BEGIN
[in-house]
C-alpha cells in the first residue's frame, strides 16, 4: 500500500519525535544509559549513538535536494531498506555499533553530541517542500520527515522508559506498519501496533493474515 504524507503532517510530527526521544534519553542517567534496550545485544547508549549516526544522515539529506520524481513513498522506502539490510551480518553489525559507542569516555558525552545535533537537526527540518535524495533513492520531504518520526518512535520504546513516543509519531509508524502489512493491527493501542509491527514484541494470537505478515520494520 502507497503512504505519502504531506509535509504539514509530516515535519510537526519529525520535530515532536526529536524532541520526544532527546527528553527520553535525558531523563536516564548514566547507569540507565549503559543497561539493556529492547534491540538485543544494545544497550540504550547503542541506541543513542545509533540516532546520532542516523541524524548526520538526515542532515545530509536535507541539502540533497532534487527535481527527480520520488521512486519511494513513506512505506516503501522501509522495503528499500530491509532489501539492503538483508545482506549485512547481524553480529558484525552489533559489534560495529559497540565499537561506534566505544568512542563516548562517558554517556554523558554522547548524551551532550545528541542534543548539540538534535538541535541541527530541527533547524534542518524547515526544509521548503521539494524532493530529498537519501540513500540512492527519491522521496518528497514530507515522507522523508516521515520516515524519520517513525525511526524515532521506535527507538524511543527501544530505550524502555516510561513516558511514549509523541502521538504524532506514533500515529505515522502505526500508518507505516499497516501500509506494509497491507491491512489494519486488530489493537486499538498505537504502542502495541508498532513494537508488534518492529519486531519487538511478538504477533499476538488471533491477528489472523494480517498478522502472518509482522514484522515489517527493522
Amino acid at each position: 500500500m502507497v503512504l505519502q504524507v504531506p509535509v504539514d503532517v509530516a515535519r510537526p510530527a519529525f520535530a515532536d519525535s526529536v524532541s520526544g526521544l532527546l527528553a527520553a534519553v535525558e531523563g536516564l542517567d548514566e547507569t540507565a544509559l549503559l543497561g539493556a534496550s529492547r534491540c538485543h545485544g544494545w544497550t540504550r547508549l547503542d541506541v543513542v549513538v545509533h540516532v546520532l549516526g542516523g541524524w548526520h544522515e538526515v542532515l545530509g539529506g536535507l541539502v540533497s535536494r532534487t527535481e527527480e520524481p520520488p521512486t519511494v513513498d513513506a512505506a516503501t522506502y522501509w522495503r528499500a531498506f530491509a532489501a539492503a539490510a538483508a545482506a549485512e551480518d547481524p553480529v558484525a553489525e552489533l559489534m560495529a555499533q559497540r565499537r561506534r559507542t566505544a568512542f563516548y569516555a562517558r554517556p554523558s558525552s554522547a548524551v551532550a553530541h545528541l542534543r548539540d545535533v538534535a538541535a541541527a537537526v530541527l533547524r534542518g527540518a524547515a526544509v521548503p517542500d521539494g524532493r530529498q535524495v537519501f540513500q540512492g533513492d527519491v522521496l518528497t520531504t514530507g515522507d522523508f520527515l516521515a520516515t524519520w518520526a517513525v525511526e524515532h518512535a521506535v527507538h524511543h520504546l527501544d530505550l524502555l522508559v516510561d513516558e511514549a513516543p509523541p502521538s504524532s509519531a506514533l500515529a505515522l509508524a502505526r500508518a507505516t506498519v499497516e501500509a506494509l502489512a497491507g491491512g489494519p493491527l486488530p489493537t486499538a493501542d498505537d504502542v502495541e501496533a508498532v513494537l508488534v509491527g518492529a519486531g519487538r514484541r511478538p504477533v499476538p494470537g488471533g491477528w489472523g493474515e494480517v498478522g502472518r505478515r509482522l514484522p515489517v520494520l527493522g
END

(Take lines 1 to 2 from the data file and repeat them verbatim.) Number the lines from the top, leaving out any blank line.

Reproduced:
[in-house]
C-alpha cells in the first residue's frame, strides 16, 4: 500500500519525535544509559549513538535536494531498506555499533553530541517542500520527515522508559506498519501496533493474515 504524507503532517510530527526521544534519553542517567534496550545485544547508549549516526544522515539529506520524481513513498522506502539490510551480518553489525559507542569516555558525552545535533537537526527540518535524495533513492520531504518520526518512535520504546513516543509519531509508524502489512493491527493501542509491527514484541494470537505478515520494520 502507497503512504505519502504531506509535509504539514509530516515535519510537526519529525520535530515532536526529536524532541520526544532527546527528553527520553535525558531523563536516564548514566547507569540507565549503559543497561539493556529492547534491540538485543544494545544497550540504550547503542541506541543513542545509533540516532546520532542516523541524524548526520538526515542532515545530509536535507541539502540533497532534487527535481527527480520520488521512486519511494513513506512505506516503501522501509522495503528499500530491509532489501539492503538483508545482506549485512547481524553480529558484525552489533559489534560495529559497540565499537561506534566505544568512542563516548562517558554517556554523558554522547548524551551532550545528541542534543548539540538534535538541535541541527530541527533547524534542518524547515526544509521548503521539494524532493530529498537519501540513500540512492527519491522521496518528497514530507515522507522523508516521515520516515524519520517513525525511526524515532521506535527507538524511543527501544530505550524502555516510561513516558511514549509523541502521538504524532506514533500515529505515522502505526500508518507505516499497516501500509506494509497491507491491512489494519486488530489493537486499538498505537504502542502495541508498532513494537508488534518492529519486531519487538511478538504477533499476538488471533491477528489472523494480517498478522502472518509482522514484522515489517527493522